Fate Of Nanoparticles

Successful targeting of nanoparticles to cancers or tumors may involve overcoming multiple biological, physiological, and physical barriers. Site of initial application can be critical. For example, nanoparticles administered into the gut or lung would initially confront epithelial barriers. Metabolic events or cellular responses at an injection site represent another initial barrier to targeted nanoparticle delivery. Once nanoparticles have entered the body, their size, shape, or surface characteristics can initiate events that present a second barrier to targeted delivery—misdirection of the material away from its targeted site through undesired interactions. Access and/or enriched distribution to specific organs or regions of the body may be critical for successful nanoparticle targeting. Finally, once nanoparticles have reached a targeted site, metabolic or physical aspects of the cancer cell or tumor might limit their effectiveness. Here, the intracellular uptake and fate may dictate the potential success of each nanoparticle approach. Events at each of these barriers act in a cumulative fashion to limit the success of any nanoparticle-based targeting strategy. Obviously, the overall fate of nanoparticles might be improved by using materials that are not affected by these barriers or by modification of nanoparticles in ways that can neutralize these barrier issues. Matching the size and composition profile of a nanoparticle delivery system with the targeting strategy allows for an optimized approach that takes advantage of default targeting events as much as possible.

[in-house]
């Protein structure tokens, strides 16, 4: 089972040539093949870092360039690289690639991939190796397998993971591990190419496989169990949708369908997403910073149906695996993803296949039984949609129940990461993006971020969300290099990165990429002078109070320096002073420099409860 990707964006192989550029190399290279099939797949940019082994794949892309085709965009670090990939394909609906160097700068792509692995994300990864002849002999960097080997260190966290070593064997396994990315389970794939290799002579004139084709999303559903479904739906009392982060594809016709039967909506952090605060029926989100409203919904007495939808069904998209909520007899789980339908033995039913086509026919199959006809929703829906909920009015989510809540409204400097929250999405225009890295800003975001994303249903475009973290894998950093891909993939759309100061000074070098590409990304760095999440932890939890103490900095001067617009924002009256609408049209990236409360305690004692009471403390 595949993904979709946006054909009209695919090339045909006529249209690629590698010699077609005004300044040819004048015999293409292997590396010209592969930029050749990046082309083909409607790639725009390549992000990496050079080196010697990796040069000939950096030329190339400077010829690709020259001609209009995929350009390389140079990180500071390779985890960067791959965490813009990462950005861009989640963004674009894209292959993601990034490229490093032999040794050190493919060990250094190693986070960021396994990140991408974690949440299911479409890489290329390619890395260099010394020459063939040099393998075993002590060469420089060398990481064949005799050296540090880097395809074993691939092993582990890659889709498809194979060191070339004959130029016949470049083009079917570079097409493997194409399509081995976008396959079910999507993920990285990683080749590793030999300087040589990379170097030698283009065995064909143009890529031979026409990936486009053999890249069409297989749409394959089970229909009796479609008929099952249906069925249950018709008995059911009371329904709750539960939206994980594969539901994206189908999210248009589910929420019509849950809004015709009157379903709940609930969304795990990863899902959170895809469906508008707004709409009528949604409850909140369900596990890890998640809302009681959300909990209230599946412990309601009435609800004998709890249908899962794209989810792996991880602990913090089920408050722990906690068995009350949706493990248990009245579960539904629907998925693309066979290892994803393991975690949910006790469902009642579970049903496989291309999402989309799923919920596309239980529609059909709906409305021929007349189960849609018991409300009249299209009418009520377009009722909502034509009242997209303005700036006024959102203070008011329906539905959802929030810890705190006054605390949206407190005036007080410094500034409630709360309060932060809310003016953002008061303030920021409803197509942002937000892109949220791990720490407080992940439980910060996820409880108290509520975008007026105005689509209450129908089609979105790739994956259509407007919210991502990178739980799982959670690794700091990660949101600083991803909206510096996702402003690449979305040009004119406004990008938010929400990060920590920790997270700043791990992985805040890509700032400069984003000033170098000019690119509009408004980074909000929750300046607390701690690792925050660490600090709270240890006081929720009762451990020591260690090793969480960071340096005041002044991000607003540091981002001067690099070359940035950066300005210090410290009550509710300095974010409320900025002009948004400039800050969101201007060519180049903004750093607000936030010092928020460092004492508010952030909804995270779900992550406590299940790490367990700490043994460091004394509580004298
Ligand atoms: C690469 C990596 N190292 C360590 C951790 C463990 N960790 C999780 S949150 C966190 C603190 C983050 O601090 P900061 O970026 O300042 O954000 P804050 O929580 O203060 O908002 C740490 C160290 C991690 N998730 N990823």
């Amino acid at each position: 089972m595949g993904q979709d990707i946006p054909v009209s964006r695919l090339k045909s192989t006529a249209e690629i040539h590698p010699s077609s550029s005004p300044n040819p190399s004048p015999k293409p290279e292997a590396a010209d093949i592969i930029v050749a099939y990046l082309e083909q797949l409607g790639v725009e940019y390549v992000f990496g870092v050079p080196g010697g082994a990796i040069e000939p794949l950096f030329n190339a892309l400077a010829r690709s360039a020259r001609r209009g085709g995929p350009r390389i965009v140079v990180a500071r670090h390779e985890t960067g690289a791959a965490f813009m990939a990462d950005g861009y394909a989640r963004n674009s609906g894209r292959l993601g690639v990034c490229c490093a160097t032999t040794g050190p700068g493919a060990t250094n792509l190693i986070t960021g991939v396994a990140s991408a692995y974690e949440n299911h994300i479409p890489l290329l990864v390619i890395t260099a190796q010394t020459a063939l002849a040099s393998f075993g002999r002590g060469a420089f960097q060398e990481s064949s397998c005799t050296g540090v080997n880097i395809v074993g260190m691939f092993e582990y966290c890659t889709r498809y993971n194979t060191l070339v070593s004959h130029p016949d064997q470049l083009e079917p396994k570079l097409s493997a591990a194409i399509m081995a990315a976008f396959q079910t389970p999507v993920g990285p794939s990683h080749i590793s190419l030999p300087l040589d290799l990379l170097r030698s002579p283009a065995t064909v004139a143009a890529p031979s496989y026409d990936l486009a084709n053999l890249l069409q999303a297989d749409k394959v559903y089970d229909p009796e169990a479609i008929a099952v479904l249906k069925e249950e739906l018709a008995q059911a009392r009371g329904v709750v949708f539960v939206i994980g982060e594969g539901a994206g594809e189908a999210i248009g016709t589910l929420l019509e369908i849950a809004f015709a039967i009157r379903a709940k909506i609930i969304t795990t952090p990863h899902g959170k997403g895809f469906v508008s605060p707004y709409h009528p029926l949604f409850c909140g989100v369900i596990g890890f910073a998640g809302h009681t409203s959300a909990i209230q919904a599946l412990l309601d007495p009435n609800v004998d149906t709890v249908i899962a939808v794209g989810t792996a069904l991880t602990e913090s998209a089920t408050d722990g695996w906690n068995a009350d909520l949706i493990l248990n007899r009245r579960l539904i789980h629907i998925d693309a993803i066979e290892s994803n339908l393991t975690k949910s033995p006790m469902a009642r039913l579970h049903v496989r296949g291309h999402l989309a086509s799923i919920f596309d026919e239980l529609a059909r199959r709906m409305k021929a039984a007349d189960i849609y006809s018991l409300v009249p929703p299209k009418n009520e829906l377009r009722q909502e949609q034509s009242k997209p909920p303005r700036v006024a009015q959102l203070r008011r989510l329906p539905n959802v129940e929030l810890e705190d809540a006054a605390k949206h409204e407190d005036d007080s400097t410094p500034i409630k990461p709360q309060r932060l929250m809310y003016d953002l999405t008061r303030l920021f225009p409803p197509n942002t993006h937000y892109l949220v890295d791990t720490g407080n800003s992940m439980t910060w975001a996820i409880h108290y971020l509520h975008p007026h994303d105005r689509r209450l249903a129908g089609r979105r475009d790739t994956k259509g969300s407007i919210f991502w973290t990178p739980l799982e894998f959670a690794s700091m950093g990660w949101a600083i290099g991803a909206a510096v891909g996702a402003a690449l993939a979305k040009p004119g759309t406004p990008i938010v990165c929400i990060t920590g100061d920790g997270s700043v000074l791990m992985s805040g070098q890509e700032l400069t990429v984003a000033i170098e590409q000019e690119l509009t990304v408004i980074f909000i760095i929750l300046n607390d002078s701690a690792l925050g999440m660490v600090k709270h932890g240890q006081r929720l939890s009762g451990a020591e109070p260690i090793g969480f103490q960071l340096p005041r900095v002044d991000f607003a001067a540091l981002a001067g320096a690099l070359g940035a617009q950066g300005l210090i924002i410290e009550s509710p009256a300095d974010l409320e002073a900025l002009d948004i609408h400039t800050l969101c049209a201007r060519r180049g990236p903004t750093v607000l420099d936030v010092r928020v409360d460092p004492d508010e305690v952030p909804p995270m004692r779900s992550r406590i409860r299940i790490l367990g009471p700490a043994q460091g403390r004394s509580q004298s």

As previously discussed, it is critical that inherent targeting mechanisms associated with a particular nanoparticle does not overwhelm or work in concert with any applied targeting strategy. Once at the target site, the fate of the nanoparticle can significantly affect its potential to provide the desired outcome. The delivery of hybridization-competent antisense oligonucleotides (ODNs) targeted to a cancer cell or tumor would not provide the desired outcome unless this material is efficiently internalized. ODNs covalently conjugated to anionic dendrimers have been shown to effectively deliver through an endocytosis process and down-regulate epidermal growth factor receptor expression in cancer cells.110 Other targeting strategies may not provide the desired outcome if the nanoparticle is internalized by cells. For example, enzyme-coupled nanoparticles targeted to a tumor that would activate a prodrug could fail to provide a desired outcome. Therefore, the potential for nanoparticles to have a successful outcome of targeting cancer cells or tumors requires favorable events at natural barriers of the body and their distribution within the body, but also their fate at the targeted site.

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